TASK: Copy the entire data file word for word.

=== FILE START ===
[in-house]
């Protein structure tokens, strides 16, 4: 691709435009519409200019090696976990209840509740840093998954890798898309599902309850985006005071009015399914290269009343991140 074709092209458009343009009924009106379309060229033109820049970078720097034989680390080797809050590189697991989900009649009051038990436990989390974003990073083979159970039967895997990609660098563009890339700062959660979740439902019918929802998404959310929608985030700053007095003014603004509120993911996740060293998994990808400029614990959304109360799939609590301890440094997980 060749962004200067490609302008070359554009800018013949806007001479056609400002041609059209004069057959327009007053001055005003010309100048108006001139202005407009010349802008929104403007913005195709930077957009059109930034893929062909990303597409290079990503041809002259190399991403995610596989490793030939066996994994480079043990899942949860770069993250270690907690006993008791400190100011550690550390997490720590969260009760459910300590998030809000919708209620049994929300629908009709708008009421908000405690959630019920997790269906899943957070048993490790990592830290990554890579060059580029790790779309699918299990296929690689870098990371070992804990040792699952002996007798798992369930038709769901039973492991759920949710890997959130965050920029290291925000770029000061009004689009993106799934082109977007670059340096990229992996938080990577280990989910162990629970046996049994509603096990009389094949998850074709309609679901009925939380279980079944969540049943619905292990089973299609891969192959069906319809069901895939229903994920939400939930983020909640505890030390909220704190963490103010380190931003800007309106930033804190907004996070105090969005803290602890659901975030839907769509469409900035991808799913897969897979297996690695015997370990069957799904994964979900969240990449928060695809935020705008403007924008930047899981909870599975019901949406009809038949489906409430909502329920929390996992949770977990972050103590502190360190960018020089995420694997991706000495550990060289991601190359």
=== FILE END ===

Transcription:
[in-house]
């Protein structure tokens, strides 16, 4: 691709435009519409200019090696976990209840509740840093998954890798898309599902309850985006005071009015399914290269009343991140 074709092209458009343009009924009106379309060229033109820049970078720097034989680390080797809050590189697991989900009649009051038990436990989390974003990073083979159970039967895997990609660098563009890339700062959660979740439902019918929802998404959310929608985030700053007095003014603004509120993911996740060293998994990808400029614990959304109360799939609590301890440094997980 060749962004200067490609302008070359554009800018013949806007001479056609400002041609059209004069057959327009007053001055005003010309100048108006001139202005407009010349802008929104403007913005195709930077957009059109930034893929062909990303597409290079990503041809002259190399991403995610596989490793030939066996994994480079043990899942949860770069993250270690907690006993008791400190100011550690550390997490720590969260009760459910300590998030809000919708209620049994929300629908009709708008009421908000405690959630019920997790269906899943957070048993490790990592830290990554890579060059580029790790779309699918299990296929690689870098990371070992804990040792699952002996007798798992369930038709769901039973492991759920949710890997959130965050920029290291925000770029000061009004689009993106799934082109977007670059340096990229992996938080990577280990989910162990629970046996049994509603096990009389094949998850074709309609679901009925939380279980079944969540049943619905292990089973299609891969192959069906319809069901895939229903994920939400939930983020909640505890030390909220704190963490103010380190931003800007309106930033804190907004996070105090969005803290602890659901975030839907769509469409900035991808799913897969897979297996690695015997370990069957799904994964979900969240990449928060695809935020705008403007924008930047899981909870599975019901949406009809038949489906409430909502329920929390996992949770977990972050103590502190360190960018020089995420694997991706000495550990060289991601190359």